Skip to Main Content

Lateral Flow of Water in Snow

Quantifying Lateral Flow of Water in Alpine Snowpacks using High-resolution Geophysical Techniques

Mountain covered in snow Understanding the processes controlling the lateral redistribution of water within a catchment is essential for developing accurate predictive models for soil moisture, groundwater recharge, and streamflow generation. Most modeling approaches assume that precipitation is delivered vertically to the land surface, and that lateral redistribution occurs as overland or subsurface flow. In snow-dominated catchments it is well known that water can undergo significant redistribution before it enters the land surface as liquid water.

When water falls in solid form, in addition to the inherent spatial variability of the falling precipitation, there are two well-documented drivers of spatial variability which have a large effect on the location and timing of when this solid precipitation enters the ground surface as liquid water: 1) wind redistribution, which interacts with the local topography and vegetation to form snow drifts, 2) radiation balance, which causes snow melt timing to vary widely due to variations in aspect, elevation, and vegetation. However, even if these two drivers are well characterized, many hydrologic processes are difficult to model, suggesting that there may be other important redistribution processes controlling when and where snowmelt enters the subsurface. We suggest that lateral movement of liquid water within a snowpack during melt and rain-on-snow events is an important mechanism of water redistribution in steep, snow-dominated catchments that has been largely ignored.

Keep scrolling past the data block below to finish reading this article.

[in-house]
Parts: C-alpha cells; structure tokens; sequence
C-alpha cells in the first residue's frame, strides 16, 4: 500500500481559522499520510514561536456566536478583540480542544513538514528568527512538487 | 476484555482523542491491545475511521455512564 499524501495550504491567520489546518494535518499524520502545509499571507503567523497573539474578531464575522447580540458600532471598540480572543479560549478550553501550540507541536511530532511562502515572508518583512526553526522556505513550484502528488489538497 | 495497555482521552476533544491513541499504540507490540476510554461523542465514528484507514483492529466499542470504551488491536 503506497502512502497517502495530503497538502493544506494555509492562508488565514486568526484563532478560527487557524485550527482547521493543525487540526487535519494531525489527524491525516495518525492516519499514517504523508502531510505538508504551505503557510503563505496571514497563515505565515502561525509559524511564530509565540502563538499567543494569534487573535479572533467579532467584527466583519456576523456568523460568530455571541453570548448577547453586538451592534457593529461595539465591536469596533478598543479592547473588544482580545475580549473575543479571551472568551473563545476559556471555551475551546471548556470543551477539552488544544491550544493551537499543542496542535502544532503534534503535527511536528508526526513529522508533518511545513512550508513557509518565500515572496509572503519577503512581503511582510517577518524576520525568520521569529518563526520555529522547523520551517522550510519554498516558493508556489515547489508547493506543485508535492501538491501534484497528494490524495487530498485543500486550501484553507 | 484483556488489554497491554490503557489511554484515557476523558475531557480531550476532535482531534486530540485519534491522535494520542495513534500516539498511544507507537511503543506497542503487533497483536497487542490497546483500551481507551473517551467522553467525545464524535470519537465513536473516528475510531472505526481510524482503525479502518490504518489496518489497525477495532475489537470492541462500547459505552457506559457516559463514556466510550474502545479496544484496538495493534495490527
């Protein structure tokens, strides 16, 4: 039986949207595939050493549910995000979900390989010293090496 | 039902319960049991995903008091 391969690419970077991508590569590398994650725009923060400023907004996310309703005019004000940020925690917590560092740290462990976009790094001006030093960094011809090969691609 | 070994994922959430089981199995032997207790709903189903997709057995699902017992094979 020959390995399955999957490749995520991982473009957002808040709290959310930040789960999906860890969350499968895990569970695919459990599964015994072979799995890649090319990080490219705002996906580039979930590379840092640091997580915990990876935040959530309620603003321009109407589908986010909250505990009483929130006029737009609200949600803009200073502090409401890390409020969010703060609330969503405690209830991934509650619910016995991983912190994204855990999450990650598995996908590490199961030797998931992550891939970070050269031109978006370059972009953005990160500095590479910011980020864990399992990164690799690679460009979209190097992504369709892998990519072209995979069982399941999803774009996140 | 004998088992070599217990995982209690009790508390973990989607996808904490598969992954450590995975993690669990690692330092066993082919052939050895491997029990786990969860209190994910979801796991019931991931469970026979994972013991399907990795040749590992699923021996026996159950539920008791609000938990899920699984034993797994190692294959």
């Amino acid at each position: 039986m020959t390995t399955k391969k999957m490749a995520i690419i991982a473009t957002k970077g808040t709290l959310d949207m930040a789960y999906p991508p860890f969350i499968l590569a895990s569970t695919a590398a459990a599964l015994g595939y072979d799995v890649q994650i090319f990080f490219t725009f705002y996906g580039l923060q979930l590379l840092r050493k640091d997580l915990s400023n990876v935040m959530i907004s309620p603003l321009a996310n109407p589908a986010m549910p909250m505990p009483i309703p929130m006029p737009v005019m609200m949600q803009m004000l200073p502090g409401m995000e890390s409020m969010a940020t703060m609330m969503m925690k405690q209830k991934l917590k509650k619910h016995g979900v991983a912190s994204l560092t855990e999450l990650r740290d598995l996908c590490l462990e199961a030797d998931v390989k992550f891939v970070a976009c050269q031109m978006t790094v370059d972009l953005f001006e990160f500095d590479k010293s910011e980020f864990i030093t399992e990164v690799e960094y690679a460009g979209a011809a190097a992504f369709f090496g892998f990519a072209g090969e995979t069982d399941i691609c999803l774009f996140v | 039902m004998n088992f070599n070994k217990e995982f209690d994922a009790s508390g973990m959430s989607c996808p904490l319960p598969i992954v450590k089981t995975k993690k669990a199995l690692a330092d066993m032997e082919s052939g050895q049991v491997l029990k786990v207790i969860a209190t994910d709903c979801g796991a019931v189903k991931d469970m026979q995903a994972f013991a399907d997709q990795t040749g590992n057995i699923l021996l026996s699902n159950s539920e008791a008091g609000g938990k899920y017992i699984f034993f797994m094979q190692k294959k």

The goal of this project is to understand the occurrence and hydrologic relevance of lateral flow in snow. We use recently developed, state-of-the-art geophysical techniques to quantify movement of liquid water within the snowpack, generated from both melt and rain, and characterize the snowpack properties that lead to lateral flow. High-resolution geophysical techniques are used to quantify the speed, volume, length scale, and timing of the lateral flow within the snowpack and the subsurface, at two slope-scale experimental sites at different elevations within the Dry Creek Experimental Watershed, a WATERS testbed near Boise, Idaho.

Researchers

H.P. Marshall, John Bradford, Jim McNamara, Dave Eiriksson, Hank Hetrick, Jake Robertson

Funding

NSF Hydrologic Sciences (7/2010-6/2013)